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Leatherback Sea Turtle Gets the Jump on Nesting

It's not that common to see the nesting tracks from of a 1,000-pound leatherback sea turtle at the Guana Tolomato Matanzas National Estuarine Research Reserve. In fact, only 1.28 percent of turtle nests recorded there are from leatherbacks, compared to 5.04 percent made by green sea turtles and 93.68 percent by loggerheads. However, to see this happening on March 24 is especially rare.

"This nest sighting is the earliest a leatherback sea turtle has nested on the First Coast since the state began keeping records in 1987. It was definitely a little bit of a shock; I was surprised," said Scott Eastman, a DEP biological scientist in Ponta Vedra Beach. "Sea turtle nesting season officially runs from May to October, though there have been previous sightings of leatherback nests as early as April 2 in St. Johns County." Eastman believes warmer ocean temperatures - about 10 degrees warmer than normal - could be a factor in the early arrival.

The leatherback is the largest and deepest diving of all sea turtles and is listed as an endangered species. According to the Florida Fish and Wildlife Conservation Commission, leatherbacks weigh between 700 and 2,000 pounds and reach four to eight feet in length. The nesting incubation period is typically 80 to 100 days and generally produces 100-115 hatchlings.

During nesting season, there is a Beach Lighting ordinance in coastal communities that consist of strict guidelines to avoid causing turtles to become disoriented. The ordinance in St. Johns County, enacted in 1999, includes prohibiting camp and bonfires, tinting windows and replacing certain lighting fixtures, among other restrictions. Given the early nesting events, residents and visitors should be mindful of lighting and other beach activities.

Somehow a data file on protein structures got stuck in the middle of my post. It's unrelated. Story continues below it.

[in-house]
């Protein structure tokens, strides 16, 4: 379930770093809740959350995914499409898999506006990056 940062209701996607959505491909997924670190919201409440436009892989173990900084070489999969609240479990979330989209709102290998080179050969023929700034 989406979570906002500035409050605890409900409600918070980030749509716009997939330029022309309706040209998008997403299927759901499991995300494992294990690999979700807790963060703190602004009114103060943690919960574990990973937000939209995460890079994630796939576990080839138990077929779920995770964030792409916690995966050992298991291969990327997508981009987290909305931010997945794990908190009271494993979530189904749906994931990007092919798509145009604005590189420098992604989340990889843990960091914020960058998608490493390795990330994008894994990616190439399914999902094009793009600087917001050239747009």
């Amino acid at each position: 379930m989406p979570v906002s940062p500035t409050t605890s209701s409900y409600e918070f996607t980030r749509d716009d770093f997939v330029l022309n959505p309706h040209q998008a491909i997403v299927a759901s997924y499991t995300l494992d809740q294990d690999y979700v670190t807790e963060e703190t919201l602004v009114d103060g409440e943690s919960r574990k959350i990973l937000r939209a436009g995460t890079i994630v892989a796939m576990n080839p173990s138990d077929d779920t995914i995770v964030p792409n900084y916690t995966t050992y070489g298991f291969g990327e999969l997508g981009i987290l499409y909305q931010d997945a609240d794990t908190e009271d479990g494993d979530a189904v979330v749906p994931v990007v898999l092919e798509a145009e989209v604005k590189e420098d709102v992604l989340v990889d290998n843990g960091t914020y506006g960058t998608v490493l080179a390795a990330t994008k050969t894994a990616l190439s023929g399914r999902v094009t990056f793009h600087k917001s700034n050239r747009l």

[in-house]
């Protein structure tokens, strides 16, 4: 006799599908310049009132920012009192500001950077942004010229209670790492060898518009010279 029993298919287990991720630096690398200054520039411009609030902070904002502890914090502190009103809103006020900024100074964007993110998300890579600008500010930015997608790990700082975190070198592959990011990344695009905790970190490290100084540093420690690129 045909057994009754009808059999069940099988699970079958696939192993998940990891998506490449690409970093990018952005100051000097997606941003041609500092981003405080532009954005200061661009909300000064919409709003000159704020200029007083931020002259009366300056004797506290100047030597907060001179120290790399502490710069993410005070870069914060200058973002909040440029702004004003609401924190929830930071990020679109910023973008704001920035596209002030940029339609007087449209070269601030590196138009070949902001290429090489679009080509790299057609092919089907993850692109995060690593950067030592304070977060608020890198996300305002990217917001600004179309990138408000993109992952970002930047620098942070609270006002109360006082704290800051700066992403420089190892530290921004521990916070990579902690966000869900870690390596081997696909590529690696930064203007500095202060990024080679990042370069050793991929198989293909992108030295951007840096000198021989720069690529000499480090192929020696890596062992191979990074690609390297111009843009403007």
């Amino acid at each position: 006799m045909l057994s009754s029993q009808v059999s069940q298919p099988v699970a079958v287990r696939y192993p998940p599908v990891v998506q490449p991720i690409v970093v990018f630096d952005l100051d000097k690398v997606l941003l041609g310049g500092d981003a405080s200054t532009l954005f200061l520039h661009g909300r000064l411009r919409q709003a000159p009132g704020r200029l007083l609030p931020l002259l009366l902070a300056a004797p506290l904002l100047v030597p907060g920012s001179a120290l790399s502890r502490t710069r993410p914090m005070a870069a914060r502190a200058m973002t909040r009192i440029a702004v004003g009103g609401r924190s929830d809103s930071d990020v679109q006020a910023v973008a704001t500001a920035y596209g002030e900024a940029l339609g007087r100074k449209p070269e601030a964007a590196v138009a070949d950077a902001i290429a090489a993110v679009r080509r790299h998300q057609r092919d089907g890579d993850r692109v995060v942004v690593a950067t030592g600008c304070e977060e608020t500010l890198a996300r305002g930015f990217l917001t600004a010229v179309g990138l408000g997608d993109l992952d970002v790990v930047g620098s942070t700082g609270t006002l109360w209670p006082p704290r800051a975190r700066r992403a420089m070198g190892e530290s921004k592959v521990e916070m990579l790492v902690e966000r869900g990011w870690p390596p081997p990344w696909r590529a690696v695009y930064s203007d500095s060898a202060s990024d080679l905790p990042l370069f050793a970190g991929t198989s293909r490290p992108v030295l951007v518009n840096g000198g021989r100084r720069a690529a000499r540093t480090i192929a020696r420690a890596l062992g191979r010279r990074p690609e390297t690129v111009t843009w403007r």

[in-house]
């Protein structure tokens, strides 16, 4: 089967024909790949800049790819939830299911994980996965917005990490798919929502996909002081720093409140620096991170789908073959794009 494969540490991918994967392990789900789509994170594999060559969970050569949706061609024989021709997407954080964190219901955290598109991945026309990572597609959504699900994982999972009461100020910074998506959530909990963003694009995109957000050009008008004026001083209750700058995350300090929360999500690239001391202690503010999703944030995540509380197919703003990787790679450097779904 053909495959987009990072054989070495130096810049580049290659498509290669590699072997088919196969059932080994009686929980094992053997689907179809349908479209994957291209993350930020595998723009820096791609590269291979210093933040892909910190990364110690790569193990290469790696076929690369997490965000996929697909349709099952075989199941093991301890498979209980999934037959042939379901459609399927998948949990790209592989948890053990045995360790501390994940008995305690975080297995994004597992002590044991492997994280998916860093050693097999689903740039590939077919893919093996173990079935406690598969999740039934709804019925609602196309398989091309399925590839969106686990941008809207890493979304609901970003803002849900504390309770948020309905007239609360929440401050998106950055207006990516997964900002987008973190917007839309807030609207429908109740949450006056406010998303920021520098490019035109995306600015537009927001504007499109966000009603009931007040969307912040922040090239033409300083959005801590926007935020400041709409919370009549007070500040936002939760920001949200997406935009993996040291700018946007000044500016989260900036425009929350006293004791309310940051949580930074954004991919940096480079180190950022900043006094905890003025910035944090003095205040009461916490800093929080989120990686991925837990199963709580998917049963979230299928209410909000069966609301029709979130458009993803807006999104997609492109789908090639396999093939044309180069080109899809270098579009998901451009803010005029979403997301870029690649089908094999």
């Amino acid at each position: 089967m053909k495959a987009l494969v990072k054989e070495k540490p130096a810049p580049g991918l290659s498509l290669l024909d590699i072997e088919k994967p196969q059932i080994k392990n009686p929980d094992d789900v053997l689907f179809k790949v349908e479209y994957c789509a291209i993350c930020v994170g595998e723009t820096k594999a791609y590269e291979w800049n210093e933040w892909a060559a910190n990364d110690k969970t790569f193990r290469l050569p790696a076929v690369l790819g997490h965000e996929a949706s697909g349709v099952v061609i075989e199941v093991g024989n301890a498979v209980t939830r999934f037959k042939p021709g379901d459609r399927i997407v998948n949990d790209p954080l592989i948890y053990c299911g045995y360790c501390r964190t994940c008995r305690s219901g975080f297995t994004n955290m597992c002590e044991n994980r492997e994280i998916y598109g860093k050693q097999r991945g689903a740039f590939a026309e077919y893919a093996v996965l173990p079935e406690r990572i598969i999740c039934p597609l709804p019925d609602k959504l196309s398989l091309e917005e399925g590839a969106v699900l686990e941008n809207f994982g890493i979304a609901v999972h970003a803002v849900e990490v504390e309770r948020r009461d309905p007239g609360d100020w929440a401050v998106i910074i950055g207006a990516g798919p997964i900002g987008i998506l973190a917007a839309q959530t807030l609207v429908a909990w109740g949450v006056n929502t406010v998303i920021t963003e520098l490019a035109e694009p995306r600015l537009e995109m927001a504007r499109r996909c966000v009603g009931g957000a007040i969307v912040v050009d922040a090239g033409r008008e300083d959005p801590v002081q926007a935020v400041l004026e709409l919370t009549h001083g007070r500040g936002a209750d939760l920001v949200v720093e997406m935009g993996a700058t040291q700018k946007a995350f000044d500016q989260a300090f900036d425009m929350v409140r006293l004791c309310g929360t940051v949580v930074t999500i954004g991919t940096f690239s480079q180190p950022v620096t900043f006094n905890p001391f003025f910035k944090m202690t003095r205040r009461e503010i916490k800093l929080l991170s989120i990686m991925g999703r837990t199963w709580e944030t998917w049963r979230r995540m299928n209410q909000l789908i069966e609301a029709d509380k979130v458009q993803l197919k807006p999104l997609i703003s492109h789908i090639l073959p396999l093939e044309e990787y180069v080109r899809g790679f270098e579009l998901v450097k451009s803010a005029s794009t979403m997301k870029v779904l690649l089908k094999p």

GTM NERR staff members are conducting twice-a-week nesting surveys in March and April that will expand to daily surveys beginning May 1. The nests are marked with bright colored tape and a Do Not Disturb sign. Friends of the GTM Reserve is also coordinating an adopt-a-nest program that provides pictures, updates and other information on a nest's progress with donations going to the reserve.

Leatherback tracks

Tracks leading to and from the ocean at the Guana Tolomato Matanzas National Estuarine Research Reserve show where a leatherback turtle made her nest March 24, the earliest nesting date on record for Florida's First Coast.


Last updated: March 29, 2012

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